The common view is that whatever the problems of wind turbines, they have to be a good thing because they produce free power without creating CO2. This is the picture painted by the turbine industry, and many environmentalists desperately want to believe it. It does not stand up to scrutiny.

Banks and big business are piling in to wind power, attracted by guaranteed returns of about 20 percent for 25 years – at least £100 billion will be spent, and probably much more. Profits can be made without delivering a single watt to a light bulb or a factory machine or saving any CO2 production, because turbine owners are paid for what they produce, not what is delivered.

The power companies have been given a blank cheque by the government to charge users whatever it takes to drive forward an energy policy that is wholly misguided. There is no workable strategy. The result is countryside scarred by industrial machines, communities fractured, users driven into fuel poverty, money poured into the pockets of the rich, progress towards genuinely sustainable energy systems stalled for lack of cash, and virtually no effect on global warming.

 

The dash for cash

The government’s on-off policy on solar micro-generation subsidies look sensible and transparent compared to its wind turbine support. The situation is complex, and the turbine industry and its backers are keen to make it more opaque still. Nobody can calculate the full cost of wind power policy, and some of it depends on the market value of contrived documents called Renewables Obligation Certificates, for which the electricity user must ultimately pay. But to put it in perspective, Britain is spending more money on wind than the Americans spent on the Space Shuttle. Despite this, windmills sometimes produce no power at all. When they are producing power, much of the time it never gets to an end user. Unlike thermal generators, turbine owners are paid for what is generated, not what is used. Often their production is a useless nuisance that disappears into the ether, but the turbine owner is paid for it anyway, and at the highest tariffs imaginable.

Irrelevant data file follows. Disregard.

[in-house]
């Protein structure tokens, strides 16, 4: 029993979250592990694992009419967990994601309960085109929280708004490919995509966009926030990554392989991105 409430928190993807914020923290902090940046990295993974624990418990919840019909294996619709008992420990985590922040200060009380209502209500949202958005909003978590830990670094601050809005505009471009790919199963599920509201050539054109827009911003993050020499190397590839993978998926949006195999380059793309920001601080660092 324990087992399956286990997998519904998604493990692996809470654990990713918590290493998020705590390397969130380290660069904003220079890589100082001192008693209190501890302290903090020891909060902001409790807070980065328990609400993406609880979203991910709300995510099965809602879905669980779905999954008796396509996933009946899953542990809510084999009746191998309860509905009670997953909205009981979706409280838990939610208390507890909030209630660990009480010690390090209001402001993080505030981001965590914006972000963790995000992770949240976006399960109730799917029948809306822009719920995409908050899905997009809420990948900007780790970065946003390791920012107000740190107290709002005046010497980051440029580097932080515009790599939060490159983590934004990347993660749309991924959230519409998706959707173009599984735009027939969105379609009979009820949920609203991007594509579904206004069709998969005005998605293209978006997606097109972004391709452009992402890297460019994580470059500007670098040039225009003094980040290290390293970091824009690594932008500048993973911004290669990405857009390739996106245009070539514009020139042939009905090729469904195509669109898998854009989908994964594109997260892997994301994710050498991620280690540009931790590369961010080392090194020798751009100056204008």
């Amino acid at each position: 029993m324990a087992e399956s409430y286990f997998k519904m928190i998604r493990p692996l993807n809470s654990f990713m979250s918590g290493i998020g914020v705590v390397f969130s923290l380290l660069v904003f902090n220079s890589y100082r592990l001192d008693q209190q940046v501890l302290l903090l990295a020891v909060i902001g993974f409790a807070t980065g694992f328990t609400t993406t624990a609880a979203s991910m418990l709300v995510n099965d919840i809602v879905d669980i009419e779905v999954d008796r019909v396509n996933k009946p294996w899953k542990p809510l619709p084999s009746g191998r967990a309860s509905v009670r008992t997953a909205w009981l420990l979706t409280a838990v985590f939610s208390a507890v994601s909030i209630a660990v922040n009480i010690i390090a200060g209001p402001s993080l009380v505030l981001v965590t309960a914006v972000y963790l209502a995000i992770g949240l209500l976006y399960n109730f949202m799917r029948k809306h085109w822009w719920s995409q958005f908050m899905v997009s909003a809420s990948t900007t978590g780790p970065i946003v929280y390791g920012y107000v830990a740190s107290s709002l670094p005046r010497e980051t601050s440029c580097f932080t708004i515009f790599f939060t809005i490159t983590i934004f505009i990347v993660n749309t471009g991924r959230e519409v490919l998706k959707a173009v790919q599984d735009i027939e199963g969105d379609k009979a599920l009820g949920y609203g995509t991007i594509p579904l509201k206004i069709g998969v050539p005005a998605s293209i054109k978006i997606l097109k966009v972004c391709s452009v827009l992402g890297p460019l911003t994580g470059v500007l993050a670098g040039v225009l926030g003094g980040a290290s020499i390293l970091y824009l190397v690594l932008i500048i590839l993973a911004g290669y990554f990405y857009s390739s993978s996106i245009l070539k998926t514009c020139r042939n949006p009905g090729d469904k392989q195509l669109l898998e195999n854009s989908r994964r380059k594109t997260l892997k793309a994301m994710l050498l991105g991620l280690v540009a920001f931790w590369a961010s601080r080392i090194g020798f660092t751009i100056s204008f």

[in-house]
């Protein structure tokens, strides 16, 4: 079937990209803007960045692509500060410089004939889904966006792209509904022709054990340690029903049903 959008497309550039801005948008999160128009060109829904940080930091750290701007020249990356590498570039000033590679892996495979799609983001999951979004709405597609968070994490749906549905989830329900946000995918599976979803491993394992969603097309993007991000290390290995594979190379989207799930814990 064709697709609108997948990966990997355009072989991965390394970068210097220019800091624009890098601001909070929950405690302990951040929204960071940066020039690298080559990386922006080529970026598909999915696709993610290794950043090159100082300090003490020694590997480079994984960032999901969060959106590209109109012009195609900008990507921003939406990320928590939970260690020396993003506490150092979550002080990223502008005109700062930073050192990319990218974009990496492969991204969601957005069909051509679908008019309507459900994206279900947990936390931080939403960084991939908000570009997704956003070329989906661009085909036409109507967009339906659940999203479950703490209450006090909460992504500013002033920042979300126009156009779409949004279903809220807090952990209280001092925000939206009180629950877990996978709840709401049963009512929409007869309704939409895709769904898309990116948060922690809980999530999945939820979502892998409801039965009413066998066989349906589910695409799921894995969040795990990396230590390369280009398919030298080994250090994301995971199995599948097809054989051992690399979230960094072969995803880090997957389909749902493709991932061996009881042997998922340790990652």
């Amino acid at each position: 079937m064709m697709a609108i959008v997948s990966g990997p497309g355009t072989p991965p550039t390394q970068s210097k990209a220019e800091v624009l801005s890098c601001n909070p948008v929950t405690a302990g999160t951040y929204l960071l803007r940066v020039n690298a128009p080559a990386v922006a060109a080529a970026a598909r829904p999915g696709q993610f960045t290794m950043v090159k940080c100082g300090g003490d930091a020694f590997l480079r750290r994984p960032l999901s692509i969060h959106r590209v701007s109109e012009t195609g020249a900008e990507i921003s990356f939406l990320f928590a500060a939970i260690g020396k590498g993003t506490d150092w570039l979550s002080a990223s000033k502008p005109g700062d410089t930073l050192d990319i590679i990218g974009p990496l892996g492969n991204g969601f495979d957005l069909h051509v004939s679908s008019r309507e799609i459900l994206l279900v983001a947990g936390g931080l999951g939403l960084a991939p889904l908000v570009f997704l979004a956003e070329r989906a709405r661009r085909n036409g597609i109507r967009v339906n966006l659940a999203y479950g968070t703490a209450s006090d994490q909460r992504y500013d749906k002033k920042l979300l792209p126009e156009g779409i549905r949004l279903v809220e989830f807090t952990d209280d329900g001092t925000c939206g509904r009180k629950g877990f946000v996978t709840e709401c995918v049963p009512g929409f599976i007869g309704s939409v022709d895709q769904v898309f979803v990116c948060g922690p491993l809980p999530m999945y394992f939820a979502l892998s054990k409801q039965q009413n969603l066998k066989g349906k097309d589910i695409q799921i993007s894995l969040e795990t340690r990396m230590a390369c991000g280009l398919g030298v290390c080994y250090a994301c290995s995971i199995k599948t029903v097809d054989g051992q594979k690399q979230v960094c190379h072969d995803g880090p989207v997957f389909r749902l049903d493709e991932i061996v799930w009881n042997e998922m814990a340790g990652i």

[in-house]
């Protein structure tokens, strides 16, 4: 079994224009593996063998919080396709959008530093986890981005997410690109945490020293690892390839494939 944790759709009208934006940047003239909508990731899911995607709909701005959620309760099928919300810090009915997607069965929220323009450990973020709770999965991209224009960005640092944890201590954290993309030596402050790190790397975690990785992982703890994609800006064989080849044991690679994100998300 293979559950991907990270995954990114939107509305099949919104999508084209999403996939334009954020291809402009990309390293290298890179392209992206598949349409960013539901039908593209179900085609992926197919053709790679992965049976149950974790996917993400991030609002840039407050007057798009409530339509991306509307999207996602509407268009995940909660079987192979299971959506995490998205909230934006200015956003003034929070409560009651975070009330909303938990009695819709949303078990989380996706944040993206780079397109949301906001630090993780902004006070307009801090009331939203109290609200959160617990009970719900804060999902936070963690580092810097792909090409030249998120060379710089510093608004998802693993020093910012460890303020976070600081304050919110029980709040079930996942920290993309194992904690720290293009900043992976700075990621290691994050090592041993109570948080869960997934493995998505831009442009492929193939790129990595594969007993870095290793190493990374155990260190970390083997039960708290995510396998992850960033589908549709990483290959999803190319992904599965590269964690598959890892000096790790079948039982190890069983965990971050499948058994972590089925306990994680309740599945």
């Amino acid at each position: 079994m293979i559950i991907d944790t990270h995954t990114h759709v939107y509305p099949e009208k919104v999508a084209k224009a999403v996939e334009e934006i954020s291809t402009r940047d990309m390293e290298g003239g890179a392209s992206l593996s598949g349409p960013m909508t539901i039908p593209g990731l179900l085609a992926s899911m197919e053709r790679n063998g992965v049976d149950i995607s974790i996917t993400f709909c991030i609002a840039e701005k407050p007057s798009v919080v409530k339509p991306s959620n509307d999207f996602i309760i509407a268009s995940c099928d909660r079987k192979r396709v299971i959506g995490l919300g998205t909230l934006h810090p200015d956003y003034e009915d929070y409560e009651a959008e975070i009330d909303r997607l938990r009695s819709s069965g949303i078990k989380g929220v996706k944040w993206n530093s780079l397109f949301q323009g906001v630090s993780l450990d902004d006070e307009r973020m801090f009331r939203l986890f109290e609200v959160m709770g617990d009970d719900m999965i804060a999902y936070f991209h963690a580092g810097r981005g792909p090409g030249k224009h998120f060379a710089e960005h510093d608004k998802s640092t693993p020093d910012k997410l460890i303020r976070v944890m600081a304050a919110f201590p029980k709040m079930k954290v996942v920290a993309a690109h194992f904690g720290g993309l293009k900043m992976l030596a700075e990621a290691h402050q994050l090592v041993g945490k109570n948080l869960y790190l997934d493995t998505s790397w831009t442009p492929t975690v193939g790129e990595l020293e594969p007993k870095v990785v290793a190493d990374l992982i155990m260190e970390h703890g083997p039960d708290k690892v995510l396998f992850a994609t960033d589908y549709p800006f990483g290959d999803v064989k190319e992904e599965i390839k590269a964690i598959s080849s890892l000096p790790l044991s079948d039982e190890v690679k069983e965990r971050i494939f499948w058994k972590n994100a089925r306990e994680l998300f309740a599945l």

How it works

On December 7th 2010, a cold, wind-still day, Britain used up to 60,000 MW of electricity. Of this, all the wind turbines in the UK produced around 200 MW, not all of which was used. Conventional generators produced 99.8 percent of the power drawn from the National Grid. However much is spent on wind, the UK will have to retain the ability to do that – coal, gas and nuclear power stations must be built to shadow wind. Thermal generation systems must be kept on ‘hot standby’ to cover for wind fluctuations; it can take half a day to bring a coal-fired power station on line, and in the case of nuclear power it can take weeks. Acceleration and deceleration of this ‘spinning reserve’ produces in some cases more CO2 than the windmills are said to save.

Electricity cannot be stored, except in tiny amounts. The National Grid is a delivery system, not a reservoir. If generation stops, the Grid empties in three hundredths of a second. Any electricity that is not used the instant it is generated is wasted – it simply dissipates. Generators must produce enough to balance demand.